Velocity Vr (km s 1)

Figure 3.7 Profiles of HI emission in the dark cloud complex p Ophiuchi (a) directly toward the complex, and (b) adjacent to the molecular gas.

ble total masses. They appear as an excess of 21 cm emission associated in both position and velocity with giant molecular clouds. The temperature of the envelope gas lies in the range of 50 to 150 K, i. e., similar to other HI clouds found throughout the Galaxy. Because of the much poorer spatial resolution available with centimeter radiation, these structures have not been mapped with nearly the detail of their molecular interiors, but there is evidence for filaments, arcs, and other inhomogeneities. The dashed contour in Figure 3.3 traces, for the Rosette system, the locus of the HI intensity at half the peak value. Similar envelopes, but on a reduced scale, are also detected around isolated dark clouds.

3.1.4 Origin and Demise

We have already seen one indication that giant molecular clouds are formed through the accumulation of many individual clumps. The clustering of the complexes along Galactic spiral arms suggests that this buildup occurs as gas flows into the potential wells associated with the arms (recall Figure 1.19). Here, the original gas is presumably atomic. Molecular clumps could form inside the condensing medium through their self-shielding from ultraviolet radiation (see Chapter 8), leaving behind the present HI envelopes. Note further that the observed drop in the H2 surface density between the arms implies that a typical giant cloud cannot survive as long as the interarm travel time of the Galactic gas, i. e., about 108 yr at the solar position.

What destroys the complexes? There is strong empirical evidence that the powerful winds and radiative heating associated with massive, embedded stars are the primary agents. In the Rosette cloud, the O stars within the Nebula have already dispersed much of the adjacent atomic and molecular gas, and are driving a thick HI shell into the remainder. The shell radius of 18 pc, in combination with the expansion velocity of 5 km s_1 obtained from the 21 cm line, implies that the expansion has proceeded for 4 x 106 yr. This time matches the age of the partially embedded NGC 2244 cluster, as determined by the main-sequence turnoff method (see Chapter 4).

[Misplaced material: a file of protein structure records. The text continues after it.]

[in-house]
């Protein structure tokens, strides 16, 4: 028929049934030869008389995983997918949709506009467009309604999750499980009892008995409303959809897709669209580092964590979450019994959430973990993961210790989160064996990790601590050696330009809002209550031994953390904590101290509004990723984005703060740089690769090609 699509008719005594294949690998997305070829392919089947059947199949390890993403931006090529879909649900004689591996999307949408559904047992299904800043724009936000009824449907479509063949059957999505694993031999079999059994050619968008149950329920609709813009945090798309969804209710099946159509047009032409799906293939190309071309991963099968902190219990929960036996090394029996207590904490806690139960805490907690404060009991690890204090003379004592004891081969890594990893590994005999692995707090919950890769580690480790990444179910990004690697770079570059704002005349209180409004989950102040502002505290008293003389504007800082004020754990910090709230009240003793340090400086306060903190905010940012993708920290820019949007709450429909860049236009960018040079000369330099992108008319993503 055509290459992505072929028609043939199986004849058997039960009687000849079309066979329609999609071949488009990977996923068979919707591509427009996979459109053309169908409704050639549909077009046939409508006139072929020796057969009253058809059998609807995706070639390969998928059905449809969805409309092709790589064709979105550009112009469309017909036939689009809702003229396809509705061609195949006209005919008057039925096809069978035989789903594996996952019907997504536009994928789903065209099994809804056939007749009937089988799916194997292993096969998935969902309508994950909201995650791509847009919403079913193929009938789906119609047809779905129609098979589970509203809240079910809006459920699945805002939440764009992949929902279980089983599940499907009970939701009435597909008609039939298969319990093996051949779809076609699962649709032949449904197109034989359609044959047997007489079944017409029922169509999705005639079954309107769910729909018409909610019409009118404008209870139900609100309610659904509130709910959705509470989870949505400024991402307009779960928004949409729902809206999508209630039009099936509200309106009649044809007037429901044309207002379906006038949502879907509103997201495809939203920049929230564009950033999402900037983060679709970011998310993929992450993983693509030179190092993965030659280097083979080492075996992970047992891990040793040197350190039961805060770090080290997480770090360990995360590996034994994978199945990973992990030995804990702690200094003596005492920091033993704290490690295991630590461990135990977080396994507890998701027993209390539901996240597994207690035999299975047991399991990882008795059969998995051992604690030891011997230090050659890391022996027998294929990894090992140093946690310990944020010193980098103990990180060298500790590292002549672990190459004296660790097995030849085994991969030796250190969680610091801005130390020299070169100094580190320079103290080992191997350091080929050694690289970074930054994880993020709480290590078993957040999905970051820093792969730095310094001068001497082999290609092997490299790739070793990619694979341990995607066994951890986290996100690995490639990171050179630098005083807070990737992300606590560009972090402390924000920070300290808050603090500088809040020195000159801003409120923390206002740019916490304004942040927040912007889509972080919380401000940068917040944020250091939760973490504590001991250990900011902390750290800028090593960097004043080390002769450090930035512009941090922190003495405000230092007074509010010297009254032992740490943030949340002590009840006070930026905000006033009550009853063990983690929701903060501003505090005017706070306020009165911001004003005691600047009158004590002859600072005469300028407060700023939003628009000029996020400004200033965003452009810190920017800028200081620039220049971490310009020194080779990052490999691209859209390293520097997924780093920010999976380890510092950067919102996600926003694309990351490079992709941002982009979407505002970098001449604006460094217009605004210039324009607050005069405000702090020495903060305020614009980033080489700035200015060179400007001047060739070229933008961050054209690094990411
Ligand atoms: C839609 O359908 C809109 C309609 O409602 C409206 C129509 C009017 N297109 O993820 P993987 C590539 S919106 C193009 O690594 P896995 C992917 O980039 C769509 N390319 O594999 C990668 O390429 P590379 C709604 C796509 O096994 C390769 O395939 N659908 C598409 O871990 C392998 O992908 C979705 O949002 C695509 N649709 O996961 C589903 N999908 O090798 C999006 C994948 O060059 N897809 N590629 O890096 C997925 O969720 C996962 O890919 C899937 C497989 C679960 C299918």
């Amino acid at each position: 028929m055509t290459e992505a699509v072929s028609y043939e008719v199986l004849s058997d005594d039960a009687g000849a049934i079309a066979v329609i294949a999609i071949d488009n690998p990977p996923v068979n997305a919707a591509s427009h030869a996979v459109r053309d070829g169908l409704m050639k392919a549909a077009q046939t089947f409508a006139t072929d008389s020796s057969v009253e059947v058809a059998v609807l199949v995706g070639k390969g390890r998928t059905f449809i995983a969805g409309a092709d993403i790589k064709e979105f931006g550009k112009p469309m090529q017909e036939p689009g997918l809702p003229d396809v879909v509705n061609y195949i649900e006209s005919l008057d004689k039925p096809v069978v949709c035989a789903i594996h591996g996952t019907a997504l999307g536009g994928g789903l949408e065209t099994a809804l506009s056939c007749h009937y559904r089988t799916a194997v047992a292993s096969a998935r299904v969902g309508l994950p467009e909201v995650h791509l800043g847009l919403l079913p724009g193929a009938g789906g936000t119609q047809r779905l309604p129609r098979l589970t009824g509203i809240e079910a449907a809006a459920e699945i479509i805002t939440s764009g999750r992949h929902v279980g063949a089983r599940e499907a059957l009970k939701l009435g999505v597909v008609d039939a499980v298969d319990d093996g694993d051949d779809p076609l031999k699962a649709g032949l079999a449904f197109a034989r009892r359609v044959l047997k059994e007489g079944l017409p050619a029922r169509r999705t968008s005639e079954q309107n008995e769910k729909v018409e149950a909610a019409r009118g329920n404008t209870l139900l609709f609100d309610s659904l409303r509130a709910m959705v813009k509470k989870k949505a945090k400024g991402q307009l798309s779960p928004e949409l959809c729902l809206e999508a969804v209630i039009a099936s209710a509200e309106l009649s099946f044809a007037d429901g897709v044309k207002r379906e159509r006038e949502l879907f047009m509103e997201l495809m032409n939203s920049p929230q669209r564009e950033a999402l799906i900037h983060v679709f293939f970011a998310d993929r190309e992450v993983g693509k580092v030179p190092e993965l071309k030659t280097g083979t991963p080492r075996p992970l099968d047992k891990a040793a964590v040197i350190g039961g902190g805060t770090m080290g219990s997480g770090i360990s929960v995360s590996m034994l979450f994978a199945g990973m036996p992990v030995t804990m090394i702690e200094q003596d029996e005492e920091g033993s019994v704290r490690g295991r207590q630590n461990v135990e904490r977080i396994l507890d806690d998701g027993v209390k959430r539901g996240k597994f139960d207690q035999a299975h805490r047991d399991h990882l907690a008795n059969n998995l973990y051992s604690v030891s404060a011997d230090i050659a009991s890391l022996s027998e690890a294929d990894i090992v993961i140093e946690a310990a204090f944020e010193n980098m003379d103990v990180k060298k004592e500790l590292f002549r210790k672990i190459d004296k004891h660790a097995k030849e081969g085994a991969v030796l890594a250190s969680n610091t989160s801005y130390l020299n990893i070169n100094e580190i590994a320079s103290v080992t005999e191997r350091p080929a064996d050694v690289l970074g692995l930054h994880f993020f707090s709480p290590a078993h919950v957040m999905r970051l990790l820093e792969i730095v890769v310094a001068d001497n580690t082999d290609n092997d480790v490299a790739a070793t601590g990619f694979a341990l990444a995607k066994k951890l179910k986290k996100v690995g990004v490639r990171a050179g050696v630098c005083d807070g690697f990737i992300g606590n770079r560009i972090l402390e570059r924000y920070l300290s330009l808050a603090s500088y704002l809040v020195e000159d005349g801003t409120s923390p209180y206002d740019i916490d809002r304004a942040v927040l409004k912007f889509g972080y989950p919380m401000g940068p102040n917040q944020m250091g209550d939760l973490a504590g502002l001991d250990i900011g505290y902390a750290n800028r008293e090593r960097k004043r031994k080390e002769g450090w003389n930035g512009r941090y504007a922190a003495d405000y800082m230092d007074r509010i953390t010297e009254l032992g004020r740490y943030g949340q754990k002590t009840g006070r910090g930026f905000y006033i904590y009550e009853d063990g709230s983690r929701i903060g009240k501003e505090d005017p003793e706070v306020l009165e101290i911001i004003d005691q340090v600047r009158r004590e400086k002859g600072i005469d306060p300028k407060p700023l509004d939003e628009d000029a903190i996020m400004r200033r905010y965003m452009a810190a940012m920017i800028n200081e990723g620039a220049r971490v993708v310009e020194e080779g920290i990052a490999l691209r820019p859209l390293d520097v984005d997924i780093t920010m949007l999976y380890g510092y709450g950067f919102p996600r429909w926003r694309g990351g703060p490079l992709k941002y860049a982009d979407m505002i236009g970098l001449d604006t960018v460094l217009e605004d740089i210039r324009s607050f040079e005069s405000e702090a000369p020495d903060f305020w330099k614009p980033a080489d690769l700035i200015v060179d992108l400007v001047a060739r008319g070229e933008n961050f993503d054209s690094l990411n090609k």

For other systems, it is also possible to witness the progressive alteration in cloud properties as a function of the age of an associated stellar cluster. Older complexes generally contain o> o

Figure 3.8 Molecular mass near open stellar clusters as a function of the cluster age. The vertical arrows signify upper bounds.

Figure 3.8 Molecular mass near open stellar clusters as a function of the cluster age. The vertical arrows signify upper bounds.

more clumps of smaller diameter and show evidence for streams of ionized gas. In addition, the cloud fragments are receding from the stars, with a typical speed of 10 km s^1. Figure 3.8 displays the total molecular mass, as gauged by CO emission, lying within 25 pc of known stellar clusters. This mass is plotted as a function of the cluster age. (We will see how the second quantity is obtained in Chapter 4.) Note the marked decline in the mass by an age of 5 x 106 yr (log t = 6.7), with essentially complete disappearance after 5 x 107 yr. The first O stars must appear relatively soon after the formation of a complex, since the majority of giant clouds seen today contain a massive association. Thus, the disappearance time also provides an estimate of the maximum duration of complexes.

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